But here’s the rub: Those companies are still allowed to sell their products to schools in Florida. Public school districts can still use public money to educate students with discredited products like Online Education Ventures’. And the state says it has no idea how many of its 75 school districts—if any—are doing just that. “School districts may contract with any online course provider they wish to work with,” said Alix Miller, a department spokeswoman. Florida’s system for regulating online education looks like it has at least some rigor. In practice, it’s as thin as a sheet of loose-leaf paper.
Florida is one of a growing number of states that are starting to rate or review online course providers, offering a check on a booming industry that’s reshaping the nature of high school education nationally. But as in Florida, in most of these states the new rules have very little teeth. Local control reigns supreme.
The Supreme Court’s Monday decision to strike down a North Carolina congressional district map is being hailed as a victory for voting rights advocates — though some caution that the path ahead for Democrats fighting gerrymandering has just become more treacherous.
The court’s decision in Cooper v. Harris found that North Carolina’s legislature had improperly considered race when it drew two congressional districts after the 2010 census. Justice Elena Kagan wrote the majority opinion with three liberal colleagues. Justice Clarence Thomas, the anchor of the court’s conservative wing, joined them.
“The Supreme Court has now made it abundantly clear to Republican legislators that their cynical game of using race as an excuse to gerrymander is over, and that the courts are not going to sit by when challenges are brought,” said Marc Elias, the Democratic lawyer who argued the case. “And I plan on bringing those challenges.”
Elias said his phone has been “ringing off the hook” with calls from legislators who believe the decision could open their states to new legal challenges.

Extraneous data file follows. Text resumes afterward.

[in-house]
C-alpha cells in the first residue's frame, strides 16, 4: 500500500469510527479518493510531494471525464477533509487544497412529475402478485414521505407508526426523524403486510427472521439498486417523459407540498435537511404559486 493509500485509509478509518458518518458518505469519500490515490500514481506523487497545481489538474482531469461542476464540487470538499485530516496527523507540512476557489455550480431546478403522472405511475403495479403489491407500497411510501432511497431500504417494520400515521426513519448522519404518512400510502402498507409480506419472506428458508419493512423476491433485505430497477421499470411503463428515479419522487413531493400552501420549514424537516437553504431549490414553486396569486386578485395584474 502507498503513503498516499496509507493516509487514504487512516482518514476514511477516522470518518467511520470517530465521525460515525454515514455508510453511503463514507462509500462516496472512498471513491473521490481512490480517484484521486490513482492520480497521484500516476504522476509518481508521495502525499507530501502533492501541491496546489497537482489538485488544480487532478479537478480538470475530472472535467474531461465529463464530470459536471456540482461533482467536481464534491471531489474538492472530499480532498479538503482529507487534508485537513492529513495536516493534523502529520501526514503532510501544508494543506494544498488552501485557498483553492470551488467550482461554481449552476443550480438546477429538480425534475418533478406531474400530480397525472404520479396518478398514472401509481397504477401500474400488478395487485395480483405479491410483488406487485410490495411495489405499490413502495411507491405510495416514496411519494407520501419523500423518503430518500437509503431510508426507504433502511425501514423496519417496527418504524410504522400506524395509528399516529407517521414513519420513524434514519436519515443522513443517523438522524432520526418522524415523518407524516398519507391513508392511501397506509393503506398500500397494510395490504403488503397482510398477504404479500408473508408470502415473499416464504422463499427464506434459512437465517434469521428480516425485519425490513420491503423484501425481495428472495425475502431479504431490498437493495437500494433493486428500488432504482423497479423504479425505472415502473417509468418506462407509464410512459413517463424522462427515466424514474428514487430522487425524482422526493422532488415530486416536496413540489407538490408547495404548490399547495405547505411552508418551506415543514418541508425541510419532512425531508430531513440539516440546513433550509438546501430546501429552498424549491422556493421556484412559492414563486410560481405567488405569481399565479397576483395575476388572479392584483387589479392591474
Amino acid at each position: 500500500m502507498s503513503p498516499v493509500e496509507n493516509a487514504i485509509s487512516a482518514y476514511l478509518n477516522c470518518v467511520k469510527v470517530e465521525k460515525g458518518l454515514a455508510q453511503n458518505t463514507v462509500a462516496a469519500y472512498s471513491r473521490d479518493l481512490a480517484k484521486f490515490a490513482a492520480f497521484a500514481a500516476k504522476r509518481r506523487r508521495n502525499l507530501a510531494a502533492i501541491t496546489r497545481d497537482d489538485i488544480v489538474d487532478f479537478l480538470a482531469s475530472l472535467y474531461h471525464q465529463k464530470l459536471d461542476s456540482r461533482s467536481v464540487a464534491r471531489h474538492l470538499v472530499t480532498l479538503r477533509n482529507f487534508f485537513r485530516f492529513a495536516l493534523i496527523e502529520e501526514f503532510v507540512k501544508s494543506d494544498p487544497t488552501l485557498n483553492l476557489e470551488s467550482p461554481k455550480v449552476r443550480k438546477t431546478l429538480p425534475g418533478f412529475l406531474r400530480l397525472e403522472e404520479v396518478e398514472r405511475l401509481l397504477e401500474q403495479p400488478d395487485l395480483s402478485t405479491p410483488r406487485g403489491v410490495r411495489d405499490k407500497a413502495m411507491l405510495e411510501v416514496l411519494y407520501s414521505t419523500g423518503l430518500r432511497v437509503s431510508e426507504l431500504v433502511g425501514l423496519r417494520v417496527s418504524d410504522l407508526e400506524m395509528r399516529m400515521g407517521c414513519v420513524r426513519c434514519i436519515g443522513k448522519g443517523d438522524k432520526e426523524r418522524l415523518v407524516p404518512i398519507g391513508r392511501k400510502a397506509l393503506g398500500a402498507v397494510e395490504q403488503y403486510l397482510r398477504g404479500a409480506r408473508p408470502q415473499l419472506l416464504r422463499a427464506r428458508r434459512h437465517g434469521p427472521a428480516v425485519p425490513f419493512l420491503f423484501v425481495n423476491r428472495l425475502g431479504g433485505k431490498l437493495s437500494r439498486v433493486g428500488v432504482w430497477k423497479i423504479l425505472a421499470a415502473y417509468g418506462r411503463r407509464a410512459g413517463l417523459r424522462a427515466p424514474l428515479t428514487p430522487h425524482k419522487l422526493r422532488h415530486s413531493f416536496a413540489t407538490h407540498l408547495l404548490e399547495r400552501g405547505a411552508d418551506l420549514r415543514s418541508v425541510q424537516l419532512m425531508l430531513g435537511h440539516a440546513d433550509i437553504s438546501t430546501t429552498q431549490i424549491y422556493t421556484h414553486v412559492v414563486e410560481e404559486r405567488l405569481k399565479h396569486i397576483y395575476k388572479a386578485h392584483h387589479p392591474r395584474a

“We are looking for other places where Republican legislatures have committed the same legal error,” he said.
But Thomas’s concurring opinion offered a warning to those celebrating the ruling. In his opinion, Thomas said the North Carolina defendants improperly relied on the Voting Rights Act, which he believes does not apply to redistricting at all.
Justices Samuel Alito and Anthony Kennedy and Chief Justice John Roberts dissented. Justice Neil Gorsuch, who joined the Supreme Court after arguments in the North Carolina case, did not participate in the ruling.
Officers investigating Manchester Arena bombing take decision as transatlantic row over leaks escalates
British police have stopped sharing evidence from the investigation into the terror network behind the Manchester bombing with the United States after a series of leaks left investigators and the government furious.
The ban is limited to the Manchester investigation only. British police believe the leaks are unprecedented in their scope, frequency and potential damage.
Downing Street was not behind the decision by Greater Manchester police to stop sharing information with US intelligence, a No 10 source said, stressing that it was important police were allowed to take independent decisions.
“This is an operational matter for police,” a No 10 spokesman said. The police and the Home Office refused to comment. The Guardian understands there is not a blanket ban on intelligence-sharing between the US and the UK.
Relations between the US and UK security services, normally extremely close, have been put under strain by the scale of the leaks from US officials to the American media.
After chairing a meeting of the emergency Cobra meeting Theresa May said: “I will make clear to President Trump that intelligence shared between our security agencies must remain secure.” She is due to meet the US president at a Nato summit in Brussels on Thursday.
British officials were infuriated on Wednesday when the New York Times publishedforensic photographs of sophisticated bomb parts that UK authorities fear could complicate the expanding investigation, in which six further arrests have been made in the UK and two more in Libya.
It was the latest of a series of leaks to US journalists that appeared to come from inside the US intelligence community, passing on data that had been shared between the two countries as part of longstanding security cooperation.